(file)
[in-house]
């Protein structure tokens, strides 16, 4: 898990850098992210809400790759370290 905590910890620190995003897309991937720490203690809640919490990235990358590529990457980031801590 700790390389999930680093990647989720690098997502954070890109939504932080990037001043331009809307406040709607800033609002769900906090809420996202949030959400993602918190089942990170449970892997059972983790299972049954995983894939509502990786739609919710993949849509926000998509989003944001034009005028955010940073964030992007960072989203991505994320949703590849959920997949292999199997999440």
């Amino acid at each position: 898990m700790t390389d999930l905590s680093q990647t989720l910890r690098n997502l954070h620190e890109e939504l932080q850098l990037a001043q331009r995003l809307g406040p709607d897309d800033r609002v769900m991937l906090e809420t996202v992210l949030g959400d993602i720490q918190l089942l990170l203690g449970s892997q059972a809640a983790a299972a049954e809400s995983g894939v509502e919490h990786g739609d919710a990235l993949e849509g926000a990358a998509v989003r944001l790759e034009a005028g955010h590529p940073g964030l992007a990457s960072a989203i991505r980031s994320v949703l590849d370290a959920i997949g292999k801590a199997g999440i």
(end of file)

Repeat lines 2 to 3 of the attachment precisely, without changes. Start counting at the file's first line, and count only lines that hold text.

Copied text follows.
């Protein structure tokens, strides 16, 4: 898990850098992210809400790759370290 905590910890620190995003897309991937720490203690809640919490990235990358590529990457980031801590 700790390389999930680093990647989720690098997502954070890109939504932080990037001043331009809307406040709607800033609002769900906090809420996202949030959400993602918190089942990170449970892997059972983790299972049954995983894939509502990786739609919710993949849509926000998509989003944001034009005028955010940073964030992007960072989203991505994320949703590849959920997949292999199997999440």
């Amino acid at each position: 898990m700790t390389d999930l905590s680093q990647t989720l910890r690098n997502l954070h620190e890109e939504l932080q850098l990037a001043q331009r995003l809307g406040p709607d897309d800033r609002v769900m991937l906090e809420t996202v992210l949030g959400d993602i720490q918190l089942l990170l203690g449970s892997q059972a809640a983790a299972a049954e809400s995983g894939v509502e919490h990786g739609d919710a990235l993949e849509g926000a990358a998509v989003r944001l790759e034009a005028g955010h590529p940073g964030l992007a990457s960072a989203i991505r980031s994320v949703l590849d370290a959920i997949g292999k801590a199997g999440i």